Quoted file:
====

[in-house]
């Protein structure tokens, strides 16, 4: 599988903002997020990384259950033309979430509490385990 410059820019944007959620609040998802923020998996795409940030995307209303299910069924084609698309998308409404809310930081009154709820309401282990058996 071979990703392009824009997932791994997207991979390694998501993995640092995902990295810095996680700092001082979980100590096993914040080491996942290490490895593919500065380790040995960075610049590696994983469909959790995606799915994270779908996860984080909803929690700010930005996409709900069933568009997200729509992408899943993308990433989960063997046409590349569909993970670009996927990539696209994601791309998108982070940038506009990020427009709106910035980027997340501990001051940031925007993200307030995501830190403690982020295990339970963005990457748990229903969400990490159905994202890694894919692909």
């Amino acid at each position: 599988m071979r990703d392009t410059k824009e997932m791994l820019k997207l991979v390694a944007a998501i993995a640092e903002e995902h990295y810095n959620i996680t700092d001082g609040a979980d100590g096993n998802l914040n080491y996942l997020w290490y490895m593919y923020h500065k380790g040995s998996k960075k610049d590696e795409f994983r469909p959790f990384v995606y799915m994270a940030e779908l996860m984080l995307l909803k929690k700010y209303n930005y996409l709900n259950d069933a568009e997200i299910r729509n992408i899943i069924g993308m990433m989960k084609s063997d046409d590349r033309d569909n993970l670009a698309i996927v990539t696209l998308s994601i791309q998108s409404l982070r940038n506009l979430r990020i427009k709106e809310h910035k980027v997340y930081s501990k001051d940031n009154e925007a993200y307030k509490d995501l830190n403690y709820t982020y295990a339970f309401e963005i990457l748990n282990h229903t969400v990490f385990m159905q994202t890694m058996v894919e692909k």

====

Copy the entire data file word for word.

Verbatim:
[in-house]
């Protein structure tokens, strides 16, 4: 599988903002997020990384259950033309979430509490385990 410059820019944007959620609040998802923020998996795409940030995307209303299910069924084609698309998308409404809310930081009154709820309401282990058996 071979990703392009824009997932791994997207991979390694998501993995640092995902990295810095996680700092001082979980100590096993914040080491996942290490490895593919500065380790040995960075610049590696994983469909959790995606799915994270779908996860984080909803929690700010930005996409709900069933568009997200729509992408899943993308990433989960063997046409590349569909993970670009996927990539696209994601791309998108982070940038506009990020427009709106910035980027997340501990001051940031925007993200307030995501830190403690982020295990339970963005990457748990229903969400990490159905994202890694894919692909």
């Amino acid at each position: 599988m071979r990703d392009t410059k824009e997932m791994l820019k997207l991979v390694a944007a998501i993995a640092e903002e995902h990295y810095n959620i996680t700092d001082g609040a979980d100590g096993n998802l914040n080491y996942l997020w290490y490895m593919y923020h500065k380790g040995s998996k960075k610049d590696e795409f994983r469909p959790f990384v995606y799915m994270a940030e779908l996860m984080l995307l909803k929690k700010y209303n930005y996409l709900n259950d069933a568009e997200i299910r729509n992408i899943i069924g993308m990433m989960k084609s063997d046409d590349r033309d569909n993970l670009a698309i996927v990539t696209l998308s994601i791309q998108s409404l982070r940038n506009l979430r990020i427009k709106e809310h910035k980027v997340y930081s501990k001051d940031n009154e925007a993200y307030k509490d995501l830190n403690y709820t982020y295990a339970f309401e963005i990457l748990n282990h229903t969400v990490f385990m159905q994202t890694m058996v894919e692909k």